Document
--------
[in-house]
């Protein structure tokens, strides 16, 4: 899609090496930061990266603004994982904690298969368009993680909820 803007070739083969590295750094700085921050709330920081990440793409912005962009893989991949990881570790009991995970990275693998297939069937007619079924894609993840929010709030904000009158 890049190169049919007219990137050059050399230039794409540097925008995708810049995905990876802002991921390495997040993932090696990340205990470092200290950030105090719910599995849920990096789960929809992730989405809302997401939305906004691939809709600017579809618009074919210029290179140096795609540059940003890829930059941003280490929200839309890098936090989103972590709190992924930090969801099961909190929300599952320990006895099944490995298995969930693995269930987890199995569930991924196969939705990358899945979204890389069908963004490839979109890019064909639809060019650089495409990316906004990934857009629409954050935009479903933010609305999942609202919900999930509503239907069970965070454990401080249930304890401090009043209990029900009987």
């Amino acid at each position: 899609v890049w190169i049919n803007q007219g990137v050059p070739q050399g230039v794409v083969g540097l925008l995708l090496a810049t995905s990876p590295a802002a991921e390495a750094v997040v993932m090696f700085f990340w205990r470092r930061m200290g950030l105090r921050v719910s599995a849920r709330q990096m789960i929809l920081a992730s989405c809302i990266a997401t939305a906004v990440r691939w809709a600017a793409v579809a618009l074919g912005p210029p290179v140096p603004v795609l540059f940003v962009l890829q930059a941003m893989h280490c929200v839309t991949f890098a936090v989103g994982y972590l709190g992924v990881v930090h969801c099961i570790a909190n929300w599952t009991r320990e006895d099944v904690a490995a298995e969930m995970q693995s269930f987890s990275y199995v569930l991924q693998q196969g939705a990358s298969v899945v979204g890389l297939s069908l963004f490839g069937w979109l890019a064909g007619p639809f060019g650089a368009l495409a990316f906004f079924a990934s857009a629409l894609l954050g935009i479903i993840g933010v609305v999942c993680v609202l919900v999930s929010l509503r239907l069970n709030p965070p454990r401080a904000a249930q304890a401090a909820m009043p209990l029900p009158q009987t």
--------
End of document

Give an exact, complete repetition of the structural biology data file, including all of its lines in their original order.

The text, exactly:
[in-house]
């Protein structure tokens, strides 16, 4: 899609090496930061990266603004994982904690298969368009993680909820 803007070739083969590295750094700085921050709330920081990440793409912005962009893989991949990881570790009991995970990275693998297939069937007619079924894609993840929010709030904000009158 890049190169049919007219990137050059050399230039794409540097925008995708810049995905990876802002991921390495997040993932090696990340205990470092200290950030105090719910599995849920990096789960929809992730989405809302997401939305906004691939809709600017579809618009074919210029290179140096795609540059940003890829930059941003280490929200839309890098936090989103972590709190992924930090969801099961909190929300599952320990006895099944490995298995969930693995269930987890199995569930991924196969939705990358899945979204890389069908963004490839979109890019064909639809060019650089495409990316906004990934857009629409954050935009479903933010609305999942609202919900999930509503239907069970965070454990401080249930304890401090009043209990029900009987």
């Amino acid at each position: 899609v890049w190169i049919n803007q007219g990137v050059p070739q050399g230039v794409v083969g540097l925008l995708l090496a810049t995905s990876p590295a802002a991921e390495a750094v997040v993932m090696f700085f990340w205990r470092r930061m200290g950030l105090r921050v719910s599995a849920r709330q990096m789960i929809l920081a992730s989405c809302i990266a997401t939305a906004v990440r691939w809709a600017a793409v579809a618009l074919g912005p210029p290179v140096p603004v795609l540059f940003v962009l890829q930059a941003m893989h280490c929200v839309t991949f890098a936090v989103g994982y972590l709190g992924v990881v930090h969801c099961i570790a909190n929300w599952t009991r320990e006895d099944v904690a490995a298995e969930m995970q693995s269930f987890s990275y199995v569930l991924q693998q196969g939705a990358s298969v899945v979204g890389l297939s069908l963004f490839g069937w979109l890019a064909g007619p639809f060019g650089a368009l495409a990316f906004f079924a990934s857009a629409l894609l954050g935009i479903i993840g933010v609305v999942c993680v609202l919900v999930s929010l509503r239907l069970n709030p965070p454990r401080a904000a249930q304890a401090a909820m009043p209990l029900p009158q009987t």